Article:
“How can Chewie be grabbing Lando’s arse if his hands are both clearly visible in front of Lando?”

Lando isn’t standing up. Chewie’s carrying him and yes, he is totally grabbing him.

Ah I can see it now. I wondered what that large black phallus was protruding from Lando’s waist – but now I can see it’s just his leg. A bit of a disappointment really ;)

Not really understanding the Secret Wars hate- for all the commercial aspects, it was a really fun, self contained story (unlike HOM or Civil War- both children of Secret Wars II- which yes, you can count as a horror upon man), that had action, pathos, some great art (when Zeck actually did the honors- look at that cover for #10 and tell me that’s not one of the top 5 pictures of Doctor Doom ever drawn) and some really interesting, lasting consequences for certain characters that wonder of wonders, actually carried over into their individual books pretty seamlessly rather than the 40 some odd parallel divergences between a miniseries of today and the regular books.

Oh,and Dr. Doom owned everybody including Galactus for 1 1/2 issues. Always worth reading.

The Cap vs. Red Skull story arc, along with Secret Wars, were the two comics at that time that actually got me into the hobby- then it steamrolled for me as I got more and more titles- but those are the two that brought me in, and that Cap story is still one of the finest Cap arcs ever.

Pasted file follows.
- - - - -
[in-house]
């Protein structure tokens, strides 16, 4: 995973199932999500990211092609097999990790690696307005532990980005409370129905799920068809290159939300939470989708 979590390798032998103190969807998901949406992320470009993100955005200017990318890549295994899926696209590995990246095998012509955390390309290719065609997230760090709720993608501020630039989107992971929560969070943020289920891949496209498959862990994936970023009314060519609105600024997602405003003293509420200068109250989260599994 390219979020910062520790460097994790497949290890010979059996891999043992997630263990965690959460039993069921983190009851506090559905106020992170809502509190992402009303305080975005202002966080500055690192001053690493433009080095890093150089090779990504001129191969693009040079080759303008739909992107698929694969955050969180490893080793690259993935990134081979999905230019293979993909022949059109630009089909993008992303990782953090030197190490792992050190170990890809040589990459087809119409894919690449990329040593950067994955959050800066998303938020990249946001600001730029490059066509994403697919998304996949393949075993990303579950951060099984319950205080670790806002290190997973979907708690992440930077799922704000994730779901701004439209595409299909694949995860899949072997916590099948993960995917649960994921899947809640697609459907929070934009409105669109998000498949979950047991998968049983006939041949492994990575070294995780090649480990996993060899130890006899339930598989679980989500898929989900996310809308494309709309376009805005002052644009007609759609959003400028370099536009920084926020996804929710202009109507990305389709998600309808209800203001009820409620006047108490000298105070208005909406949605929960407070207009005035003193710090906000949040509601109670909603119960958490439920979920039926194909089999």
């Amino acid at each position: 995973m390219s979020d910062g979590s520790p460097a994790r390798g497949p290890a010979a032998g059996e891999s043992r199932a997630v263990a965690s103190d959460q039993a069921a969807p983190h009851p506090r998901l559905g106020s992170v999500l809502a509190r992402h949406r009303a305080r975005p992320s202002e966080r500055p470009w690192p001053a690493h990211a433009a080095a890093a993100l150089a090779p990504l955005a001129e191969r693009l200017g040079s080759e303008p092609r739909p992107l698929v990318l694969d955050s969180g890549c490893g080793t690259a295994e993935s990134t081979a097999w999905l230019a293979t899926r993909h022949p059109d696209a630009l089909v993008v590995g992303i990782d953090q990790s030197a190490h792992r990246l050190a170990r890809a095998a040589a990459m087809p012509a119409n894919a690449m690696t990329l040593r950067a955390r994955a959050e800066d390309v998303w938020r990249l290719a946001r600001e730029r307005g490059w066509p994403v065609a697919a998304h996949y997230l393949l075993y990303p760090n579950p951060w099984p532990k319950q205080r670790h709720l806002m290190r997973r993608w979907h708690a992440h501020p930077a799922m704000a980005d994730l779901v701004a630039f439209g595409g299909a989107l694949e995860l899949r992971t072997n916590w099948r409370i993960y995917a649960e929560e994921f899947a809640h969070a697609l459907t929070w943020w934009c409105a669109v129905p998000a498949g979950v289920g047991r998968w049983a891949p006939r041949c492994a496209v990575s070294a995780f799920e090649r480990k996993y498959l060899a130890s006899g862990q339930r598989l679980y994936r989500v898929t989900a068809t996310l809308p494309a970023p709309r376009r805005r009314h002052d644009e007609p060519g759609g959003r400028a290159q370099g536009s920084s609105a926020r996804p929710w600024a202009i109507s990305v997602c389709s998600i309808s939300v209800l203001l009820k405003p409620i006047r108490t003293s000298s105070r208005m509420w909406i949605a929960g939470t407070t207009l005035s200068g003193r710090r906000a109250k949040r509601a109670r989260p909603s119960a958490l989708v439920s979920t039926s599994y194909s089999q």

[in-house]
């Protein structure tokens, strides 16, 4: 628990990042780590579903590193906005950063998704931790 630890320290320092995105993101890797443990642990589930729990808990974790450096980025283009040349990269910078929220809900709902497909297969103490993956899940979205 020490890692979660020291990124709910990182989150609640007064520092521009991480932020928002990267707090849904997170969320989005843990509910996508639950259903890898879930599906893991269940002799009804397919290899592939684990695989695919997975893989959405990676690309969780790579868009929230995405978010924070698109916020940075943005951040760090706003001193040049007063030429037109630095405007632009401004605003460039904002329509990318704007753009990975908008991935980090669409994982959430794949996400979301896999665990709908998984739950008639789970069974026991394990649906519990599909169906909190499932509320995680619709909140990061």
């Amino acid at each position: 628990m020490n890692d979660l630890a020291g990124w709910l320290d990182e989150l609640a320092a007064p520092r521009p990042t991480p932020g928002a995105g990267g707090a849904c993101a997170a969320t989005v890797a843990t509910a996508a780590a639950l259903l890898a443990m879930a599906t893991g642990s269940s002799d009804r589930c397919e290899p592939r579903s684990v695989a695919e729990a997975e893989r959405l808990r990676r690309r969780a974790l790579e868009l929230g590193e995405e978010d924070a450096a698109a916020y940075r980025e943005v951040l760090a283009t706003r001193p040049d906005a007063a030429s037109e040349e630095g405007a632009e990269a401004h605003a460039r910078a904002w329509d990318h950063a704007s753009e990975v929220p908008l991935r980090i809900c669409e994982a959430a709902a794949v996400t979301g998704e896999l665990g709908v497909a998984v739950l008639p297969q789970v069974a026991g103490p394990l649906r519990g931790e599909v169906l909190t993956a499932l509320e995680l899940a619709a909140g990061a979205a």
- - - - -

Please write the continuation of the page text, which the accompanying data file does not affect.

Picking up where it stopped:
As for EIC’s, I think Quesada goes for some far more interesting character development- really delving into a world like ours that happens to have superheroes which in turn impacts on the action rather than going for the action at the expense of character work, but Shooter ran a tighter ship where there was more of a cohesive universe and some truly fun stuff came out of it.

One last point, when I see folks arguing on the boards as to what Captain America is supposed to stand for in this day and age or just dribbling lunacies on how he’s some sort of pro-US propaganda- the story I point them to is Gruenwald’s “Streets of Poison” arc where we really see what Cap’s all about- its probably my favorite Cap run after the 280-300 Red Skull Faceoff, and a really good primer on why Steve Rogers makes the hero work.

Mark i totally agree with everything you said except comparing civil war to house of m. i mean civil war definitily would have been better in the ultimate universe but it is leaps and bounds ahead of house of m. still not sure if civil war is as good a secret wars. as for secret wars it was a great wham bam thank you ma’am sort of fighting mini series that didn’t disapoint on action even if it was contrived.

…Hey, be grateful kids, that DeMatteis didn’t attempt to weave in some of his retarded mysticism concepts and make Cap some sort of “Agent Against The Dark”, or have himself appear in the book as God/Yahweh/Roddenberry and send Cap on a new mission with a yiddish-talking demon as the new “Bucky”.

Okay, it just seems odd that Chewie is carrying Lando over the threshold, and Lando is smoking. What does this say about their relation ship? Don’t answer I’m still trying to get a certain Thundercats fan fic out of my head.

Ow.

You’re close, but the real story is even more colorful than that.

Jesus, this is what I get for googling. Ow, ow, ow.

ParanoidObsessive

November 20, 2008 at 12:15 am

>>> This urban legend does seem to illustrate to me one of Jim Shooter’s great strengths as an EIC. (Yes, he did have them.) He was always thinking of the brand identity of the periodicals his company published, and he was always thinking of the long game.